Timmermeyer v. Brack

Annotate this Case

196 Kan. 481 (1966)

412 P.2d 984


No. 44,369

Supreme Court of Kansas.

Opinion filed April 9, 1966.

Gerald L. Michaud, of Wichita, argued the cause, and Russell Cranmer, Orval L. Fisher and M. William Syrios, of Wichita, were with him on the briefs for appellant.

Robert C. Foulston, of Wichita, argued the cause, and George B. Powers, Carl T. Smith, John F. Eberhardt, Stuart R. Carter, Malcolm Miller, Robert N. Partridge, Robert M. Siefkin, Richard C. Harris, Gerald Sawatzky, Donald L. Cordes, Robert L. Howard, Charles J. Woodin, Mikel L. Stout, Ronald K. Badger, Benjamin C. Langel and Phillip S. Frick, all of Wichita, were with him on the briefs for appellee.

The opinion of the court was delivered by


This is an appeal from a summary judgment in an action for damages for personal injuries brought against the operator of a private club by a paying guest.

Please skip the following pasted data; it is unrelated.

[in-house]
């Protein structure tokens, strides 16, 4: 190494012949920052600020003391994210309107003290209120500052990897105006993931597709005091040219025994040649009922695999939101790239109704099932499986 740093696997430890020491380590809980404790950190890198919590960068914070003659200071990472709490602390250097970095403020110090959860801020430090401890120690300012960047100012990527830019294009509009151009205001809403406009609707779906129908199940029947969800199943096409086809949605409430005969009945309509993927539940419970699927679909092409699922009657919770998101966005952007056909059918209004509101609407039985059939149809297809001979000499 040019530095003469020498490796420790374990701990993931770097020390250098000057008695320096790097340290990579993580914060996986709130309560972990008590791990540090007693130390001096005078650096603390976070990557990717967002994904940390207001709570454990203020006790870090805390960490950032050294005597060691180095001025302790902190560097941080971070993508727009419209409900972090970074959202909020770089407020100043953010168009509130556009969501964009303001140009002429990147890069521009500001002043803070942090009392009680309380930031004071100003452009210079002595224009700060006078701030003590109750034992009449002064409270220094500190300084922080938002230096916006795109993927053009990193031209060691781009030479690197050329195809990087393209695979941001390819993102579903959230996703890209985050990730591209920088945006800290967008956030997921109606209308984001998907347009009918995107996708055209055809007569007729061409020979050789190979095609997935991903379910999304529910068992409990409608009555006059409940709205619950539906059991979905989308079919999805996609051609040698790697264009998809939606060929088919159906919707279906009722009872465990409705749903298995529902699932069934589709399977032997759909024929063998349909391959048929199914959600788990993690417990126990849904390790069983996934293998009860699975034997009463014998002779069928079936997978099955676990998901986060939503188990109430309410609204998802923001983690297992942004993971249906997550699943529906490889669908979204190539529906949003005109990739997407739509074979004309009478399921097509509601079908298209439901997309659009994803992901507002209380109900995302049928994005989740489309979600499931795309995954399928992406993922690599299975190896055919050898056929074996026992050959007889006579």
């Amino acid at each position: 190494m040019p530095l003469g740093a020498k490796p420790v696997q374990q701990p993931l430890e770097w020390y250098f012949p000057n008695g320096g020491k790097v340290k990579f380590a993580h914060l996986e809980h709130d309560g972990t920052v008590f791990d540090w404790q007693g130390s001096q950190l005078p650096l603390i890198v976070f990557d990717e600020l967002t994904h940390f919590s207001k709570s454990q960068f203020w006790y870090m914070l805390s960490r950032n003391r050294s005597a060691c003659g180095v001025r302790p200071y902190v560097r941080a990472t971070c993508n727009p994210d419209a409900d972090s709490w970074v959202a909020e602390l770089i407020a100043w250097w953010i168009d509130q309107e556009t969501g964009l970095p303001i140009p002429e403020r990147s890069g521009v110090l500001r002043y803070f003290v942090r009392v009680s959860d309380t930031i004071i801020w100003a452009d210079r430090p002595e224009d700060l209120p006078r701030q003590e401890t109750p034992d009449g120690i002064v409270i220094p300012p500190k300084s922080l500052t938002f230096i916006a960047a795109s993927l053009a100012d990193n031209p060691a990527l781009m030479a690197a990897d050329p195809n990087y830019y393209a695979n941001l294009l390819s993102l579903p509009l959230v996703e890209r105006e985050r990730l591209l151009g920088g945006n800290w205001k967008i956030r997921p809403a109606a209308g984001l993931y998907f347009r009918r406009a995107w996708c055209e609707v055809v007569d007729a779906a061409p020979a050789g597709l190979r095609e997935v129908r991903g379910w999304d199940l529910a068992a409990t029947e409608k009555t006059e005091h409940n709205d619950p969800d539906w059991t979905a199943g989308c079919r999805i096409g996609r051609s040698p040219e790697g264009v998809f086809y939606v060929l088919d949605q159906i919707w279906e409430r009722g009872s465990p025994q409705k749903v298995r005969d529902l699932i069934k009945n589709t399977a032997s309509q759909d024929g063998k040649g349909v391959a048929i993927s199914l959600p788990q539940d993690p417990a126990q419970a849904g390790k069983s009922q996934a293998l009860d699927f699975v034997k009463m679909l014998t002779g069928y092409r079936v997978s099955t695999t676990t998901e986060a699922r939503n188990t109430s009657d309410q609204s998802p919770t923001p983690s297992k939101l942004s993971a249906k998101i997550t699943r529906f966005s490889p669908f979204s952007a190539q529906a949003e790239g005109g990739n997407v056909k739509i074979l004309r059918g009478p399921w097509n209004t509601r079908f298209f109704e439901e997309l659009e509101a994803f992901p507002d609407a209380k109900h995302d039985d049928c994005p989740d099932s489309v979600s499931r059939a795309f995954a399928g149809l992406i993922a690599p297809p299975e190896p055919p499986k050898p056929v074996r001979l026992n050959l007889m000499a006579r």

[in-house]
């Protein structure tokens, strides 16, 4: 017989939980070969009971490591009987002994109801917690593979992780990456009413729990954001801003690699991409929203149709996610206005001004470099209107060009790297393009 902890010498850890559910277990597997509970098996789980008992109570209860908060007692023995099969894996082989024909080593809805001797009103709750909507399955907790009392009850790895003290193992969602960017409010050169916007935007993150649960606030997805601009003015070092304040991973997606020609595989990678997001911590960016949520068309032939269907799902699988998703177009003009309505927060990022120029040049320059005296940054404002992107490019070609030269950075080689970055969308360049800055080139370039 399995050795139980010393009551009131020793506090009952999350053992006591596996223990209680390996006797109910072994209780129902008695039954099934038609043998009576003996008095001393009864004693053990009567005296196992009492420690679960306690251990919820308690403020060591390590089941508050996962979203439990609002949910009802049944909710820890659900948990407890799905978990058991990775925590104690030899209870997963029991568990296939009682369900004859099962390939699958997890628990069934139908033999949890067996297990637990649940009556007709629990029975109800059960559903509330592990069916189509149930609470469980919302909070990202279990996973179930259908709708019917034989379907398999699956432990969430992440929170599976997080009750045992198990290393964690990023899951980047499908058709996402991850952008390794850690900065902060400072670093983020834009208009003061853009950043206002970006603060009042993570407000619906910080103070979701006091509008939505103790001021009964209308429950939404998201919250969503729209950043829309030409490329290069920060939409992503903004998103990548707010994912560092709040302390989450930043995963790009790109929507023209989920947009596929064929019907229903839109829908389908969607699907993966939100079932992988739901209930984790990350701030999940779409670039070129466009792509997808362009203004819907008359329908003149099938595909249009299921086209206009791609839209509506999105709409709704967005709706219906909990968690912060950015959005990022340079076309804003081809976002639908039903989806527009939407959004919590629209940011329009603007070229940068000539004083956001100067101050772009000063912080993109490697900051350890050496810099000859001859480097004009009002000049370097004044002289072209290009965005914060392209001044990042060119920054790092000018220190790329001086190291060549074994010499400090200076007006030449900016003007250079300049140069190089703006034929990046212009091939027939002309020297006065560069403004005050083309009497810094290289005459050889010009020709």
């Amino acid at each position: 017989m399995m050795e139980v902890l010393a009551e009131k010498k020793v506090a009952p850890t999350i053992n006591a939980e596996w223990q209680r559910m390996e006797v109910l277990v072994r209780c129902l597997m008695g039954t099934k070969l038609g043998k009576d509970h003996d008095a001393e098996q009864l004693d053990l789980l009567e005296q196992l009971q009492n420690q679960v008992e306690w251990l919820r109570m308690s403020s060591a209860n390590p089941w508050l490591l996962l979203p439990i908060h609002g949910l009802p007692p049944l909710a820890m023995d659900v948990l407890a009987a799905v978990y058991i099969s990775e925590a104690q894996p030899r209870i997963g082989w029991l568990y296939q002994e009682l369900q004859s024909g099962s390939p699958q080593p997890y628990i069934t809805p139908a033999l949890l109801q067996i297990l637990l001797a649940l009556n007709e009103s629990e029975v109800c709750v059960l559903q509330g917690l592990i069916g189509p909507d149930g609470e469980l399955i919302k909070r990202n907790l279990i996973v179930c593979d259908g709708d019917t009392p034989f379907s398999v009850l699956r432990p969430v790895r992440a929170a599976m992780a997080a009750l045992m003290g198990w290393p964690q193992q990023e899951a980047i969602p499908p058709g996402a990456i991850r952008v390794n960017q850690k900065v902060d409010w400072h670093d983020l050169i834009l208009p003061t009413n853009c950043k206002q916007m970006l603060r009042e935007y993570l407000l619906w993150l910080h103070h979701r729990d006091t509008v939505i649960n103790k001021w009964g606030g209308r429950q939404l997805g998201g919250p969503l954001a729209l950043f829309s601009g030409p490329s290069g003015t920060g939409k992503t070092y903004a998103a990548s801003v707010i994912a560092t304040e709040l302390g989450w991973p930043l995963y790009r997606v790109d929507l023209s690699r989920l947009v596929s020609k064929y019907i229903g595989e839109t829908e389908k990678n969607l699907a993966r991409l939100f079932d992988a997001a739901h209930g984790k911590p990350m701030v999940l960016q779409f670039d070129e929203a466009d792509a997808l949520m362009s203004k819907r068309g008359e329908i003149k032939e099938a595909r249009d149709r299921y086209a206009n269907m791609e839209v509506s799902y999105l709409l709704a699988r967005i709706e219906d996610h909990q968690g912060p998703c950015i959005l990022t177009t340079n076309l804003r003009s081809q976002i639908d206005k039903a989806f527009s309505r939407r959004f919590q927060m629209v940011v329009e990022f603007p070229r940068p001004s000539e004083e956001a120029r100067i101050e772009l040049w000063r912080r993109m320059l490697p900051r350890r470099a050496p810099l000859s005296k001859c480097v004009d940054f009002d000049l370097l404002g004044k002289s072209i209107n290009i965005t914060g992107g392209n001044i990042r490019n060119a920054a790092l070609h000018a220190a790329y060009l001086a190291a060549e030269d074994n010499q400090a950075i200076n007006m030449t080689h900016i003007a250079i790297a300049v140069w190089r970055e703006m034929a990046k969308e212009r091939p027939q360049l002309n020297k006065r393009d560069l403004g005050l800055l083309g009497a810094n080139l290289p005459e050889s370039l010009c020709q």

The facts necessary for the determination of the limited issue before us may be briefly stated.

The defendant, Derryl Brack, was the operator of the Legion Club located on George Washington Boulevard in Wichita, Kansas. *482 The facilities of the club included a clubhouse with a bar and an adjacent swimming pool. The clubhouse had double doors constructed of aluminum frames with ordinary window glass inserts which opened from the bar onto a concrete walk that extended approximately fifty feet to the concrete apron surrounding the pool.

The glass panels in the doors were painted a solid aluminum metallic color by defendant when he assumed operation of the club. He left a square at the top of each panel unpainted producing a window effect. No signs were placed around the door warning that the panels were glass. There were "do not run" signs painted on the concrete surface around the pool but none along the walk leading to the clubhouse.